In this quick tutorial, I want to look at the
jobs command and a few of the ways that we can manipulate the jobs running on our systems. In short, controlling jobs lets you suspend and resume processes started in your Linux shell.
jobs command will list all jobs on the system; active, stopped, or otherwise. Before I explore the command and output, I'll create a job on my system.
I will use the
sleep job as it won't change my system in any meaningful way.
[tcarrigan@rhel ~]$ sleep 500 ^Z + Stopped sleep 500
First, I issued the
sleep command, and then I received the Job number . I then immediately stopped the job by using Ctl+Z. Next, I run the
jobs command to view the newly created job:
[tcarrigan@rhel ~]$ jobs + Stopped sleep 500
You can see that I have a single stopped job identified by the job number .
Other options to know for this command include:
- -l - list PIDs in addition to default info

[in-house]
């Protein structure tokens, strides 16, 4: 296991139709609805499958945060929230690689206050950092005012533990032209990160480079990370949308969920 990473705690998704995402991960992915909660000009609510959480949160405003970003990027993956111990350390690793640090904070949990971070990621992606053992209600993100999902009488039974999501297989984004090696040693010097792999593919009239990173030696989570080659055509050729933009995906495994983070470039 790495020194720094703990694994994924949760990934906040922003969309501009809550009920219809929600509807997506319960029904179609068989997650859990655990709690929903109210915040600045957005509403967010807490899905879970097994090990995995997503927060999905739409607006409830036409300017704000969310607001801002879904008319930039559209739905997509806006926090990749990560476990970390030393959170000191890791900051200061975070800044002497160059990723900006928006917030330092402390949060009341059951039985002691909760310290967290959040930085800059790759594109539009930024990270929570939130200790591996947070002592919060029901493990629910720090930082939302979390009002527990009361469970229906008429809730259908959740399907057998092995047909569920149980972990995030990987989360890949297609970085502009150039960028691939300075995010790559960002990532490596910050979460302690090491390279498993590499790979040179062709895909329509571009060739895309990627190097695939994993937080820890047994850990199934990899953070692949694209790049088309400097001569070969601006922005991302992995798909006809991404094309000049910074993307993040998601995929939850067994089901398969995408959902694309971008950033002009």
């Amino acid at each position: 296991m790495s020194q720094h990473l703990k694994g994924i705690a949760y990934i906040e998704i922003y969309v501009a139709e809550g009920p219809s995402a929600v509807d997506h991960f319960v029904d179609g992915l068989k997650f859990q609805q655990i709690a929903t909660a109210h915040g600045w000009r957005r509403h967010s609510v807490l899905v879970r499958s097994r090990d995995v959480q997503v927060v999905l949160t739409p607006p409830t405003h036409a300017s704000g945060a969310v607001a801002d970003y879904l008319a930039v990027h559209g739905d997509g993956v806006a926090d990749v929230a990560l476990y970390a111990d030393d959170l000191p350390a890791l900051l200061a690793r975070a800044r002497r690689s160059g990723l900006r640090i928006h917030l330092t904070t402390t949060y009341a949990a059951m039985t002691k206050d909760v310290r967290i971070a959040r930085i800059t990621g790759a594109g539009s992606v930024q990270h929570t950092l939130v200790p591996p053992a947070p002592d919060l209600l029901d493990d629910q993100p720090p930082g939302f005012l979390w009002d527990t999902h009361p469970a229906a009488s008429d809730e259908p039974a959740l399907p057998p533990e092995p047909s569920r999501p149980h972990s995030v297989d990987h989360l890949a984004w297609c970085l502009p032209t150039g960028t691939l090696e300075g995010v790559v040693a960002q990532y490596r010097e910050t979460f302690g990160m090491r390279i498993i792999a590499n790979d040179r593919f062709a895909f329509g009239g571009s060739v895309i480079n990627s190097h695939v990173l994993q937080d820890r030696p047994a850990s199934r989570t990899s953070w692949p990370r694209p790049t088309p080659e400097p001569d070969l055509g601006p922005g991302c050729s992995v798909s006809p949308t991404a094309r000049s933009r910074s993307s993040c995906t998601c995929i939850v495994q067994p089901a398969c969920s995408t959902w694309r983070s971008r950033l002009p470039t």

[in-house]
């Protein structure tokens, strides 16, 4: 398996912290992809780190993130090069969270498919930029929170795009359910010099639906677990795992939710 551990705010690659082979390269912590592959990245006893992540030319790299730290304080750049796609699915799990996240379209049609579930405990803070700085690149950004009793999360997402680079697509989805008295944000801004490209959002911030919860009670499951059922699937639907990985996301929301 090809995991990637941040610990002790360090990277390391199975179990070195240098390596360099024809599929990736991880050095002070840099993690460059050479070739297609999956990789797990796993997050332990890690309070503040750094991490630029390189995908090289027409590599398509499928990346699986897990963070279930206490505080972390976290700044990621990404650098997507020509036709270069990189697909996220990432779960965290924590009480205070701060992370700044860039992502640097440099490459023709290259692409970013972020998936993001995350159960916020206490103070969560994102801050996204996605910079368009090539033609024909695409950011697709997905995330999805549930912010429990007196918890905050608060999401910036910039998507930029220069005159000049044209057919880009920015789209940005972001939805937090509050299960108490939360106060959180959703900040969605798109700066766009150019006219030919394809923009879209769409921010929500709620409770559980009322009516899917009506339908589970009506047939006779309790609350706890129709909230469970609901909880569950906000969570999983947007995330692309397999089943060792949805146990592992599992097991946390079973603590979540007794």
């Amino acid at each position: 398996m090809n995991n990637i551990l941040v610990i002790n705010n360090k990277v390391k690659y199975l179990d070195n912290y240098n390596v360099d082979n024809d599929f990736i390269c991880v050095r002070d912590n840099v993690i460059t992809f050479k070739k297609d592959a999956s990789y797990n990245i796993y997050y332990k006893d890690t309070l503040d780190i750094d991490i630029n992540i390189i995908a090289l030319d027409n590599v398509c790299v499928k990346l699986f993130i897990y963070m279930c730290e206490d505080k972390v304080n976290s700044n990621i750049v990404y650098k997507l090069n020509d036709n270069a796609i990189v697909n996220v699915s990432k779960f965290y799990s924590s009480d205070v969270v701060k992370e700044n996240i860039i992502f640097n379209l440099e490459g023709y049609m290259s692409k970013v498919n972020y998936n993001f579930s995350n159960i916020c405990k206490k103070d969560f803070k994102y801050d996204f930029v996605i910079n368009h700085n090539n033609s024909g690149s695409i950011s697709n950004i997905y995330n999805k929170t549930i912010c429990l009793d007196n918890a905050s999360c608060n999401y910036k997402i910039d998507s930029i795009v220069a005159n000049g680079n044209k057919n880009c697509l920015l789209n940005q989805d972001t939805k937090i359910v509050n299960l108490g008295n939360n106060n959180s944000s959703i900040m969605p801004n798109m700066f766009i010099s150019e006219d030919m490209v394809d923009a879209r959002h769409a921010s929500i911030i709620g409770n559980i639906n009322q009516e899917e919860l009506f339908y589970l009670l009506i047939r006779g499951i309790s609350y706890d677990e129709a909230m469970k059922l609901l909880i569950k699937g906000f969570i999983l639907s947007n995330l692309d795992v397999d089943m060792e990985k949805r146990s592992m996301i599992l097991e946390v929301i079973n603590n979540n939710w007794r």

- -n - list only processes that have changed since the last notification
- -p - list PIDs only
- -r - show only running jobs
- -s - show only stopped jobs
Next, I'll resume the
sleep job in the background. To do this, I use the
bg command. Now, the
bg command has a pretty simple syntax, as seen here:
Where JOB_SPEC can be any of the following:
- %n - where n is the job number
- %abc - refers to a job started by a command beginning with abc
- %?abc - refers to a job started by a command containing abc
- %- - specifies the previous job
fg operate on the current job if no JOB_SPEC is provided.
I can move this job to the background by using the job number .
[tcarrigan@rhel ~]$ bg %1 + sleep 500 &
You can see now that I have a single running job in the background.
[tcarrigan@rhel ~]$ jobs + Running sleep 500 &
Now, let's look at how to move a background job into the foreground. To do this, I use the
fg command. The command syntax is the same for the foreground command as with the background command.
Refer to the above bullets for details on JOB_SPEC.
I have started a new
sleep in the background:
[tcarrigan@rhel ~]$ sleep 500 &  5599
Now, I'll move it to the foreground by using the following command:
[tcarrigan@rhel ~]$ fg %2 sleep 500
fg command has now brought my system back into a sleep state.
While I realize that the jobs presented here were trivial, these concepts can be applied to more than just the
sleep command. If you run into a situation that requires it, you now have the knowledge to move running or stopped jobs from the foreground to background and back again.
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